Ten years ago, Peter Chan Ho-sun produced Golden Chicken, a chronicle of the ebbs and flows in the life of a local sex worker before, during and after her prime years. Kam ('Gold' in Cantonese), played by Chan's real-life partner Sandra Ng Kwan-yu, is seen making good money in the greed-is-good 1980s, falling for false saviours in the 1990s, and ending up desperate and broke as the 21st century dawns.
Chan describes Golden Chicken, directed by his long-time collaborator Samson Chiu Leung-chun, as his 'last Hong Kong film'. On a geographical level, it might be a bit off the mark: he has produced a few Hong Kong-set movies since, like Chiu's 2006 family-friendly comedy McDull, the Alumni and Derek Yee Tung-sing's 2007 narco-thriller Protege. But what he means is that Golden Chicken was his ultimate attempt to channel his home city's spirit on screen - before moving to bigger things beyond.
'I've spent the past 15 years reinventing myself,' says Chan, seated in his spanking new office in Ngau Tau Kok, overlooking Victoria Harbour. 'Just like Kam, in fact. If you couldn't find room to be a 'fishball girl' [teenage escort], go and work in a night club. If that doesn't work, be a masseur, or a prostitute working by yourself in a flat. That's just like what we filmmakers have been forced to do: we worked in Hollywood, we came back, and then we did co-productions on the mainland.'
Indeed, Chan's post-handover career reads very much like a timeline of how Hongkongers struck out to survive those years. Having spent the run-up to the handover making his name with intimate, locally flavoured productions, Chan left Hong Kong in 1997 for the US to direct The Love Letter, an American romance drama produced by Steven Spielberg's studio Dreamworks; returning to Hong Kong, he collaborated with Thai and Korean producers and directors on 'pan-Asian' co-productions just as the two countries' film industries soared.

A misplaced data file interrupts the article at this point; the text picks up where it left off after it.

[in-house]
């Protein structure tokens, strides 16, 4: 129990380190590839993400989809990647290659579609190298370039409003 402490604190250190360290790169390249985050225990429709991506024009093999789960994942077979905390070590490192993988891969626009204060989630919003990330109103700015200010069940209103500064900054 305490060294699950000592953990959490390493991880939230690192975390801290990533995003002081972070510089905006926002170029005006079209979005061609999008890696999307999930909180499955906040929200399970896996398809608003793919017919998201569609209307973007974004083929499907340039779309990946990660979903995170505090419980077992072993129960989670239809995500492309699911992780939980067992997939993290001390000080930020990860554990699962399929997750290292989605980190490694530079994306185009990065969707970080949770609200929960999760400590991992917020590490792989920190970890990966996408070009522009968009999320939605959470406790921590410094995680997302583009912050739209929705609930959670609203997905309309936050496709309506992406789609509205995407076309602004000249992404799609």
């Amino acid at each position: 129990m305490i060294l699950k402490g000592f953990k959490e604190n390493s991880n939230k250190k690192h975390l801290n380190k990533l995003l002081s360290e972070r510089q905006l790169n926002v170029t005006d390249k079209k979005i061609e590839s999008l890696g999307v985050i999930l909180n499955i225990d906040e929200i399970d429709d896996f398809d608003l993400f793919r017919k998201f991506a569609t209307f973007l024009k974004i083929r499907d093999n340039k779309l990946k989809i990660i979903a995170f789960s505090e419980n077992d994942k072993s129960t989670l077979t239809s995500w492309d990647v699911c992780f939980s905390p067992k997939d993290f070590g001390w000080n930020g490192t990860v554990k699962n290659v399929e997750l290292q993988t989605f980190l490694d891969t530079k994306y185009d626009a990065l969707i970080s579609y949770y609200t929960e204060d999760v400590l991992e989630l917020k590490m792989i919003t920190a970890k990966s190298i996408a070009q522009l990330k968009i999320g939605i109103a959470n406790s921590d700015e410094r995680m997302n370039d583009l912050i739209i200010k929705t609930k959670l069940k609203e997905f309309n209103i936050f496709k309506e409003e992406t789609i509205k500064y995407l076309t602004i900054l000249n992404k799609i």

And in the wake of 2003's Closer Economic Partnership Arrangement (Cepa), Chan's attention has turned to the mainland: boasting a cast of stars from Hong Kong, Taiwan and the mainland, the 2005 musical drama Perhaps Love was his first mainland-Hong Kong co-production. The film was followed by The Warlords and Wu Xia; this year, Chan aims to finish two more contemporary films on the mainland, one a romantic comedy and the other a drama charting the country's changes from the 1990s to the present day.
This gradual northward shift is inevitable, Chan says, even if he admits he finds it difficult to reconcile the differences he encounters on the mainland. Despite having an office in Beijing and being a regular visitor to mainland cities for business meetings, Chan says he usually spends only 'about four or five days' every month there. 'And when I'm back in Hong Kong, I don't go to the Four Seasons Hotel any more,' he says, 'because that's where the rich mainlanders are - and they're the people I'd like to avoid, given how uneasy I am in dealing with authority.'
Born in Hong Kong, raised in Thailand and college-educated in the United States, Chan - who broke into the Hong Kong film industry as a line producer for Golden Harvest studios in the mid-1980s - says that at one point he grew very agitated about how things were shaping up in Hong Kong. It was only after making Golden Chicken and its sequel, released after the severe acute respiratory syndrome (Sars) epidemic struck in 2003, that his idealism started evolving into pragmatism.
'I think a phase in our lives was over after the July 1 marches [against the Article 23 national security law in 2003],' he said.